Ever since Michigan State University drew a world record hockey crowd of 74,544 to Spartan Stadium in October 2001 to witness the so-called Cold War against Michigan, it seems that hockey teams everywhere have been taking the game outside.
The National Hockey League got in the act in November 2003, and for the last four years running has staged the Winter Classic outdoors on New Year’s Day. Sites for outdoor games have stretched from Edmonton’s Commonwealth Stadium to as far south as Chicago’s Wrigley Field.
Most recently Calgary hosted the Heritage Classic last night at McMahon Stadium, with the Flames defeating the Canadiens 4-0 in front of 41,022 fans. As I watched the game I couldn’t help but wonder what the cost to stage an outdoor hockey game would be. Can you actually make money by hosting this type of risky one-day event?
Staging An Outdoor Hockey Game: Stadium Conversion
Any outdoor installation, particularly one tied to a major event, carries with it some financial risk. All of the preparation and expenses to convert the stadium to a hockey rink will be incurred prior to the event so the longer it is used, the more economic sense a temporary rink makes. Organizers are basically paying several hundred thousand dollars for the first minute of ice, and then 50 cents for each subsequent minute of use.
According to Ice Rink Events (the main supplier of seasonal ice rinks in North America), the cost to install an 85′ x 200′ ice rink would be in the neighborhood of $850,000, including $150,000 for a refrigeration unit that will ensure quality ice for the players. This does not even include the costs associated with additional seating in the stadium, as well as the extra labour that is required to put on the event. Outdoor stadiums are also typically ‘winterized’ after their last football game of the year, which means that water is drained and shut off. Bringing washroom facilities back online in the middle of winter would represent another significant cost and challenge for organizers.
Leading up to the Heritage Classic the Flames organization was unsure if they would break even on this event. But with tickets ranging from $110 – $250 and over 40,000 fans in attendance, I don’t see how that is possible. Add parking, merchandise, and concessions to the total ticket sales and you can easily see a $5M revenue day for the Flames. And that doesn’t even take into account any sponsorship or advertising deals they had made for the event.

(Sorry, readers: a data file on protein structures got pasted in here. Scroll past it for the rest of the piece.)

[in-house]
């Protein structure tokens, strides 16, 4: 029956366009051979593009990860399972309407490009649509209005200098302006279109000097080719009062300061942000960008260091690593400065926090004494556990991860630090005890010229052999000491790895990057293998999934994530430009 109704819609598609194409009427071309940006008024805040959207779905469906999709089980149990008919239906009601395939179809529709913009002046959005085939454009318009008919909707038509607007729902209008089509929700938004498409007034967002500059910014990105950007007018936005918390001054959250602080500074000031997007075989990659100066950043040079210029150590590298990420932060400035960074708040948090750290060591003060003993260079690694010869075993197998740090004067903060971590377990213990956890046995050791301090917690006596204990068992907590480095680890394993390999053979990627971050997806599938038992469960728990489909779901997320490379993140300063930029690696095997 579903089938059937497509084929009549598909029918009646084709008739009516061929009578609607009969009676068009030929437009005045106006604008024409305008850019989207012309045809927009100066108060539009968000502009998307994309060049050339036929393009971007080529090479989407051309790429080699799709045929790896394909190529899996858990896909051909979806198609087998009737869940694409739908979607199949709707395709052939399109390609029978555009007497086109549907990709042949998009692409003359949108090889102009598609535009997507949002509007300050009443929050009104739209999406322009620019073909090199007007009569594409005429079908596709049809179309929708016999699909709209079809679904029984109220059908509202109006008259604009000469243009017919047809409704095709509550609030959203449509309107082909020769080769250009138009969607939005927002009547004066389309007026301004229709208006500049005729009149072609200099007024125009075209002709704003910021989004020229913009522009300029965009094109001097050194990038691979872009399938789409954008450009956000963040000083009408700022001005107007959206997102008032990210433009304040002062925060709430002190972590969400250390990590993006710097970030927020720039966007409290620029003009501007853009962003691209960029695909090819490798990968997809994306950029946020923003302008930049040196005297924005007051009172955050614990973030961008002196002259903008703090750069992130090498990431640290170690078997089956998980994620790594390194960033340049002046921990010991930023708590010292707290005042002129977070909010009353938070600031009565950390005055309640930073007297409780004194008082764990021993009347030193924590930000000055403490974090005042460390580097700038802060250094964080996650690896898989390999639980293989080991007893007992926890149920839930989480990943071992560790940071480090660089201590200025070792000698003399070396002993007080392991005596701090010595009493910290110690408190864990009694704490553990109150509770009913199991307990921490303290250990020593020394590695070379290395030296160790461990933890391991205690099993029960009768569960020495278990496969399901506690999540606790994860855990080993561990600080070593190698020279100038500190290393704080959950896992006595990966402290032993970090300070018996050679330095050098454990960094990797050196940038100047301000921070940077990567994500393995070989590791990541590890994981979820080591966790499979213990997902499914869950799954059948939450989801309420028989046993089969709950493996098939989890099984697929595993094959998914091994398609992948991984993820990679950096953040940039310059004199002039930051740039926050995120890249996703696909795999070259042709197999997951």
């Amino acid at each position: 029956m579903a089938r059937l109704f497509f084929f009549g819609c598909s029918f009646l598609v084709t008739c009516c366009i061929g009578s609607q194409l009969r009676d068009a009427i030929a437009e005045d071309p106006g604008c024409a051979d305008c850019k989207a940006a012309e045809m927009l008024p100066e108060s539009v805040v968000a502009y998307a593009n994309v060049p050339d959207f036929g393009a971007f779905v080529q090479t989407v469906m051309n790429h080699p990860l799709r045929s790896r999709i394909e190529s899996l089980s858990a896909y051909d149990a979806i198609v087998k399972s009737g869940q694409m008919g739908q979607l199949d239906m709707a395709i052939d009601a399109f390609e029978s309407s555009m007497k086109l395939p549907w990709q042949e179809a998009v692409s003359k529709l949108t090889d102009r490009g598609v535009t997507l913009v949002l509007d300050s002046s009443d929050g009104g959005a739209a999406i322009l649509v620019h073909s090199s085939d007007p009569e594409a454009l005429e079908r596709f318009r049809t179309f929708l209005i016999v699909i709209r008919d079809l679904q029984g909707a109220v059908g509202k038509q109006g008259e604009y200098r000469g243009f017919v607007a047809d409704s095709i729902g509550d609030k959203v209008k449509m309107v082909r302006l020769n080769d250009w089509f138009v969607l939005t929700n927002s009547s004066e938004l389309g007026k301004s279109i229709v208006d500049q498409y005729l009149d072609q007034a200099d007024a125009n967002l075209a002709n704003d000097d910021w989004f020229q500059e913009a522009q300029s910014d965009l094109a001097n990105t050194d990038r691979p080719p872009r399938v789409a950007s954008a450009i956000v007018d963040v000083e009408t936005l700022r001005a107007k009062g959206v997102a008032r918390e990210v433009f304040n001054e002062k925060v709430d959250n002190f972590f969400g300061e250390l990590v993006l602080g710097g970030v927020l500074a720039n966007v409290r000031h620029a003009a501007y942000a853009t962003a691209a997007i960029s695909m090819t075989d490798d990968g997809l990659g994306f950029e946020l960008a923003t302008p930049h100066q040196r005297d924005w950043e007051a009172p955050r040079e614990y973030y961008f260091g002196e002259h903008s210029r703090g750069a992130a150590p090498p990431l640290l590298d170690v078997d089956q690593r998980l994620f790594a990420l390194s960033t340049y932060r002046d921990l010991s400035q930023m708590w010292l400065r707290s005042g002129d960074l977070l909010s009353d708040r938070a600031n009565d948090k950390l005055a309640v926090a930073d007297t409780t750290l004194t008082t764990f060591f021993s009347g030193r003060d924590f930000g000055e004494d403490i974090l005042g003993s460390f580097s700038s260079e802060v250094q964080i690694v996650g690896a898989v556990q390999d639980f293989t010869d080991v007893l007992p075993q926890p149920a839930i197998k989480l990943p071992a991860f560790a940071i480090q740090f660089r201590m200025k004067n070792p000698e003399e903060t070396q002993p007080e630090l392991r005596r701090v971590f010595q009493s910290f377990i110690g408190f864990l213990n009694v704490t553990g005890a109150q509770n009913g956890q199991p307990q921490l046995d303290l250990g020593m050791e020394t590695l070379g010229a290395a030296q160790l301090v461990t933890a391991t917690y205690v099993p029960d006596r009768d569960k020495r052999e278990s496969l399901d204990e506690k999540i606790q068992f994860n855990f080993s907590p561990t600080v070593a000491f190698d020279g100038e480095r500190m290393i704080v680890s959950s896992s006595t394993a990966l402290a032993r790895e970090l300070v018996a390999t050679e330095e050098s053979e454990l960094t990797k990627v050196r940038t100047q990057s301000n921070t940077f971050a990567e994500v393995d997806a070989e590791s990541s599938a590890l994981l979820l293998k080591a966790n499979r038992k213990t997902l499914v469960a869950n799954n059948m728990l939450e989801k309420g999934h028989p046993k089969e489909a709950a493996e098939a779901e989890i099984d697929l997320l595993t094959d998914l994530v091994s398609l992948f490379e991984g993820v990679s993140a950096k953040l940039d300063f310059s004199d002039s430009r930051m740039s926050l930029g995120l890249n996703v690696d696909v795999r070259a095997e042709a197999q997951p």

For NHL teams, the risk may look relatively small compared to the revenue pay off and public relations benefit. But back in November 2010, the Fort McMurray Oil Barons of the AJHL hosted an outdoor hockey game in front of a league record 5,726 fans. The estimated cost of $850,000 could hardly be off-set by ticket revenues alone, so why go to the trouble to host a guaranteed money losing event?
As it turned out, the City of Fort McMurray viewed hosting the game as an opportunity to gain some positive PR after being the target of increasing criticism from environmental groups over the oilsands. And fundraisers were held long before the event to gain the necessary corporate support and sponsorship dollars.
Real Life Lessons
In business and investing you are always taught to never put all of your eggs in one basket. A restaurant or bar is better off building their business slowly on one or two nights a week rather than trying to pull off a massive one-time event (like an outdoor concert). Much like an investor should diversify their portfolio over many different sectors rather than risking their money on just one particular stock.
The NHL has proven that with enough fan support you can turn a high risk event into a huge money maker. But as the outdoor hockey game becomes more ubiquitous than unique, we will come to see more and more smaller organizations attempting to hold these events. And given the unpredictability of the weather and the huge upfront set-up costs involved, it’s only a matter of time before one of these organizations gets left out in the cold.